|Top News > local|
Pay closer attention to marketing strategies, tourism stakeholders told
By RuthMoisa Alleyne
Local hotel and tourism business practitioners have been encouraged to measure the performance of their marketing strategies so that they know, prove and quantify what specifically is working for them.
Some of the issues discussed by John Fareed as he presented the feature address at the Third Annual General Meeting of the Barbados Hotel and Tourism Association held last week, were marketing perceptions and strategies, and trends in the global industry. During the lively and interactive session, Fareed, Hospitality Consultant and Principal of John Fareed Hospitality Consulting, said that despite the amount of times the return on marketing investments has been proven, decision makers saw it as an expense. He attributed this to the fact that marketing activities were never measured. “We don’t do a good job, in the hospitality and tourism industry…[even the largest of resorts can] have large marketing budgets and at the end of the year cannot tell you what worked”, he stated, adding that in this sector we “seemed not to care about specific measurements”.
Other areas he touched on were factors which contributed to people perception of the value of Barbados, noting that the fact that such a major airline as Delta did not fly to Barbados was something which we needed looking into.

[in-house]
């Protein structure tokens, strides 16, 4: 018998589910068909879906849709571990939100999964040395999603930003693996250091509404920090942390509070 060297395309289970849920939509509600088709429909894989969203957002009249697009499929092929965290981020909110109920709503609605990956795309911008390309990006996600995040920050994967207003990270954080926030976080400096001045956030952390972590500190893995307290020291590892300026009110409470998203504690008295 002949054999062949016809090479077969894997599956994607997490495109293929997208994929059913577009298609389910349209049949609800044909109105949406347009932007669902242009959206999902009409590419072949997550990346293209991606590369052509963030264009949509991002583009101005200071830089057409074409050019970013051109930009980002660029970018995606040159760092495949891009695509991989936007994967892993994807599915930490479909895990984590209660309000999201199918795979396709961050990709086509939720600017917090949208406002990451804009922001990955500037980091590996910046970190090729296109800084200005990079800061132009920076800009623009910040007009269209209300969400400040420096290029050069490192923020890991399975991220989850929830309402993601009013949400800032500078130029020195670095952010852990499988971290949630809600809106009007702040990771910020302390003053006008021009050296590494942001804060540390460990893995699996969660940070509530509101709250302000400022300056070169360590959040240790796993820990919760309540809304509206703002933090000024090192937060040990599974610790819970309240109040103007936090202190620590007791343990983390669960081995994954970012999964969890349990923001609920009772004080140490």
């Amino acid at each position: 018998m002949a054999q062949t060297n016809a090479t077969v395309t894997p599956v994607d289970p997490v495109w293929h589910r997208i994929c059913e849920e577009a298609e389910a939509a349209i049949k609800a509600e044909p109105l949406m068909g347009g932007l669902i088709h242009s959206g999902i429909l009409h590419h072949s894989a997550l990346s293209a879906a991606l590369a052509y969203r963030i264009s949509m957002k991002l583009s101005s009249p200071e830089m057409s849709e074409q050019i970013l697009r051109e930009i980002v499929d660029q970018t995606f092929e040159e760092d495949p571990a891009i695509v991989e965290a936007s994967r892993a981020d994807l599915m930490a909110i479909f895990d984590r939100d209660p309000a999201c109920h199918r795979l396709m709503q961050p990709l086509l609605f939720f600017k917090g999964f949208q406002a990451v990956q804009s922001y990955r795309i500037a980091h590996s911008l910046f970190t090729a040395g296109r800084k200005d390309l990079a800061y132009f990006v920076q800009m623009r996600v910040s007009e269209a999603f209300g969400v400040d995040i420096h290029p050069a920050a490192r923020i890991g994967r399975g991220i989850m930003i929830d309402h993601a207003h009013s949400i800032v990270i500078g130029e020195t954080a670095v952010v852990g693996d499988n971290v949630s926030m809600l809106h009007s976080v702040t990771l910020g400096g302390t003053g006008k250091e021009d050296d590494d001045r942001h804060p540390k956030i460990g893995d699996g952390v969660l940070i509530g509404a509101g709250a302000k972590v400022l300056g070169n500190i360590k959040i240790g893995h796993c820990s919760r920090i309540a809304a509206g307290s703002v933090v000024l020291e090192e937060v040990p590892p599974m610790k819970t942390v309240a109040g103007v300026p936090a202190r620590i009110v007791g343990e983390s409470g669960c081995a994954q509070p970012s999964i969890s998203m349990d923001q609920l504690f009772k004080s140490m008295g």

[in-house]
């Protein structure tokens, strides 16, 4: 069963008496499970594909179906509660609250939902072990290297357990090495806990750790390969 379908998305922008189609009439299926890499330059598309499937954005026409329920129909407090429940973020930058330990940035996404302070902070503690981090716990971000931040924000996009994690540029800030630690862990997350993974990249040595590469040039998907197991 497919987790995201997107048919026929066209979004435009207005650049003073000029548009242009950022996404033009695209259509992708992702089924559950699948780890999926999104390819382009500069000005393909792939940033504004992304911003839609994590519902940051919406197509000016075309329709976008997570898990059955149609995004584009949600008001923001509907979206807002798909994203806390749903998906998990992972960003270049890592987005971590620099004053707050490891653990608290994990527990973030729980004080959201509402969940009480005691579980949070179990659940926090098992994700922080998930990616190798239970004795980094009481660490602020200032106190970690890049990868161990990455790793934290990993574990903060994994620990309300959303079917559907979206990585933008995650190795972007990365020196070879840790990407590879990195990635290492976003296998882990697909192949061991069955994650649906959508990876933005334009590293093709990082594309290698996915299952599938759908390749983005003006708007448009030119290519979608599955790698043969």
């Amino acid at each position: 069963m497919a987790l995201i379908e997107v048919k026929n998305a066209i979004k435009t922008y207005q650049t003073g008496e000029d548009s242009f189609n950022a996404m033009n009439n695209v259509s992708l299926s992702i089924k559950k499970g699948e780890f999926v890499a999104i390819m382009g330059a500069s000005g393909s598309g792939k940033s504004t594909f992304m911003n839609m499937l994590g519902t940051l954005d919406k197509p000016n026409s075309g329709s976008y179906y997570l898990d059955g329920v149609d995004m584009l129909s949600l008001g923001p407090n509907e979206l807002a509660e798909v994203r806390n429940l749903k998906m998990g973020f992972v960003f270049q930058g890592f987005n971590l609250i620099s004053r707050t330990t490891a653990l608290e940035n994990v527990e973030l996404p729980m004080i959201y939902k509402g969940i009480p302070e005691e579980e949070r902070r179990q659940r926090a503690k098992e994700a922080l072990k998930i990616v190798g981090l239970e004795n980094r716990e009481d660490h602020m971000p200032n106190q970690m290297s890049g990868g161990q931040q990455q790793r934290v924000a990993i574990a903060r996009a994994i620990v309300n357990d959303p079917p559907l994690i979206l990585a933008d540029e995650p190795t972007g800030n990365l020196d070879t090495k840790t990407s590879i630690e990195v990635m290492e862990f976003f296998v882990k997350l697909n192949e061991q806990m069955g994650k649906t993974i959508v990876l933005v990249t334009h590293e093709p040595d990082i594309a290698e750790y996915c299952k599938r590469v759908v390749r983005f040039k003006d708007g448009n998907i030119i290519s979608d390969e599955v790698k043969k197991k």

“Your website … does it portray the value that is here, your social media channels … your [public relations]? Are you winning the kind of placements that portray the value that’s here?” Fareed went on ask. The consultant said that too many persons did not use their websites or social media channels as strategic marketing tools, but simply “online versions” of their existing brochures. As a result, many of them later complained that the tools were a waste of time, they were not getting any visitors and they still had to contend with the monthly service fees. “There was no campaign in it, no thought process, simply a brochure now online, that was expected to magically do things,” he explained.
Even with social media, though they are free to set up, it still calls for resources. “[you still have to factor in] who is going to manage all these tweets … but the people that are taking [on social media in a strategic way] are kicking butt. There are so many things you could do [and] if you do nothing else but advertise on social media, I am so proud of you because that is the next thing that is going to [have significant returns] in our industry.”
Local hoteliers and tourism business persons were also encouraged to take greater interest in getting information from tourists on their departure and suggested the airport departure lounge as a suitable place to do so. He argued that Barbados was behind in when it came to wi-fi access trends, adding that there were not enough power plugs in hotel rooms and that charging persons [so much money] per IP address, per night, was “way not cool”, compared to what was happening in the rest of the world, and taking into consideration the likelihood of each family member having their own devices.